People say that beauty’s only skin deep; it’s what’s on the “inside” that counts. Our insides are certainly important, but skin is your first layer of defense against the outside world. Skin can also give important clues to your overall health. Learn to take good care of your skin, so your skin can keep taking good care of you.
Skin protects your body in many ways. “The skin provides a barrier to protect the body from invasion by bacteria and other possible environmental hazards that can be dangerous for human health,” says NIH dermatologist Dr. Heidi Kong.
Skin plays other roles, too. It contains nerve endings that let you feel when an object is too hot or sharp, so you can quickly pull away. Sweat glands and tiny blood vessels in your skin help to control your body temperature. And cells in your skin turn sunlight into vitamin D, which is important for healthy bones.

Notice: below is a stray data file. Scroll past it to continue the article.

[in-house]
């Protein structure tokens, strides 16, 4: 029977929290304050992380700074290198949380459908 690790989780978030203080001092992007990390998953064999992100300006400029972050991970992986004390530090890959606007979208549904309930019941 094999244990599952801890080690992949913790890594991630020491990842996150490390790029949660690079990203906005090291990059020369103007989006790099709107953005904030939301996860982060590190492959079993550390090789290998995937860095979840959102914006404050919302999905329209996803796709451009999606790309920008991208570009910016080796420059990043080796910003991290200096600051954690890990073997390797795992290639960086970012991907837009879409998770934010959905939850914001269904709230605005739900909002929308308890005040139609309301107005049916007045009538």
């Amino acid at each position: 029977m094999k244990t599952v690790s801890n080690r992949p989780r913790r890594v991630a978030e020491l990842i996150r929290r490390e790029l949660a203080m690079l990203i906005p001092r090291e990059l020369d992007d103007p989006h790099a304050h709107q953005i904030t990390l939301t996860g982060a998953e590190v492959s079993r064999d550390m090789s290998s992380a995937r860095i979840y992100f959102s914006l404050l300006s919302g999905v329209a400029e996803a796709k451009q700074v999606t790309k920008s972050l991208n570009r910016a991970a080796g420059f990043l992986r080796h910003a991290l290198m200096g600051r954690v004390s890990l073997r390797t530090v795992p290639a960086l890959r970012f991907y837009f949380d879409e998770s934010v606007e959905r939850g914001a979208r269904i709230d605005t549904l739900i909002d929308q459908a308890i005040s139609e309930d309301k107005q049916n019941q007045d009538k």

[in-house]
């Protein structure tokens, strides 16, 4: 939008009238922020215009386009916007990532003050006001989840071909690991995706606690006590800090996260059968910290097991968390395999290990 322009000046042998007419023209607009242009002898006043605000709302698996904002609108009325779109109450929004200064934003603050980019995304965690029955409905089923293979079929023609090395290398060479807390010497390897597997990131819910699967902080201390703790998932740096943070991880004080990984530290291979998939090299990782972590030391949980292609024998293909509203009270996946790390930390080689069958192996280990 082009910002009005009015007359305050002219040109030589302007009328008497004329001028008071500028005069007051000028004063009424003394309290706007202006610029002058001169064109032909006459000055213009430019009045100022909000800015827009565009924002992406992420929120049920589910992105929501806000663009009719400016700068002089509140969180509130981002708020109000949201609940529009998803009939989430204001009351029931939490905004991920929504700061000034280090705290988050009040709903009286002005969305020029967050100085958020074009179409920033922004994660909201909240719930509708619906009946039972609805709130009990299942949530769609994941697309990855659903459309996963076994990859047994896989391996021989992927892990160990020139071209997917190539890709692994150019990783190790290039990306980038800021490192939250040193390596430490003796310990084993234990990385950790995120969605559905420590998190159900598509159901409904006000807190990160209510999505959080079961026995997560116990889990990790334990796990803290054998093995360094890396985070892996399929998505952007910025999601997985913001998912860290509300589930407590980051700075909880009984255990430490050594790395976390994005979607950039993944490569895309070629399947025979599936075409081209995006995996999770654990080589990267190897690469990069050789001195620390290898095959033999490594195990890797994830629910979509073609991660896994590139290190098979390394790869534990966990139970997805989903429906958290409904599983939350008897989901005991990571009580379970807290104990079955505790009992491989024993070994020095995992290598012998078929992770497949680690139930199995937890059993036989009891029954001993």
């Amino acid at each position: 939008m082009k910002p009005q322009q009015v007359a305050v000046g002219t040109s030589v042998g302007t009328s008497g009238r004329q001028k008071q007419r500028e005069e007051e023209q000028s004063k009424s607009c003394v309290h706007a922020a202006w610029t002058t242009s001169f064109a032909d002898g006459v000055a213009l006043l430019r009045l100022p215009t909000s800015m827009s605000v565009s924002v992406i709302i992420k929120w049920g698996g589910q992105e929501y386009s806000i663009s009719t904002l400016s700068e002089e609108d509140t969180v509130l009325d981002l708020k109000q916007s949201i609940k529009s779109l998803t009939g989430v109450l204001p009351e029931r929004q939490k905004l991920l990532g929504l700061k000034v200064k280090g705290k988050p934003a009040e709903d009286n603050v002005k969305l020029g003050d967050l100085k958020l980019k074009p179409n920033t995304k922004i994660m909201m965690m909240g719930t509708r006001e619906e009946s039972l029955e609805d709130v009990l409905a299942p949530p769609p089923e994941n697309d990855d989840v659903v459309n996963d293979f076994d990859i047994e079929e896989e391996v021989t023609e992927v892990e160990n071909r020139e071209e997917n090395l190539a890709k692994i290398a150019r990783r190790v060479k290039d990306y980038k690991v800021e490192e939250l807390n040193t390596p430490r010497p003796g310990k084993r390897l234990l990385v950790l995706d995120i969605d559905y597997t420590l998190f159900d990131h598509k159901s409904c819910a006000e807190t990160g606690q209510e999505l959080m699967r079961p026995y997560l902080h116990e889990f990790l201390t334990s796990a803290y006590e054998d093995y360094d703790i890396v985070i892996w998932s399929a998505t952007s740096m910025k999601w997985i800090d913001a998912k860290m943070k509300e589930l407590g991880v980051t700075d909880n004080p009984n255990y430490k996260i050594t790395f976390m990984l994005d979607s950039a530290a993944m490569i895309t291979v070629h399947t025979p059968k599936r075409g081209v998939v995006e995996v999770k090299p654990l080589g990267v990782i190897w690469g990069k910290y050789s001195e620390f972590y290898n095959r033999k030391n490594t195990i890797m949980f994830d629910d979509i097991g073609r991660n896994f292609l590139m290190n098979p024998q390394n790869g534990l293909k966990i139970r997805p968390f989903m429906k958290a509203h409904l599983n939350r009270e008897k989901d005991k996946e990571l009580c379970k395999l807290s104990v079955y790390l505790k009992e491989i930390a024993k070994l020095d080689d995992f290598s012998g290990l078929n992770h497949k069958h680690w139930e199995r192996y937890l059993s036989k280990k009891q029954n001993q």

Skin can also alert you to a health problem. A red, itchy rash might signal allergies or infections, and a red “butterfly” rash on your face might be a sign of lupus. A yellow tint might indicate liver disease. And dark or unusual moles might be a warning sign of skin cancer. Be on the lookout for unexpected changes to your skin, and talk with your doctor if you have concerns.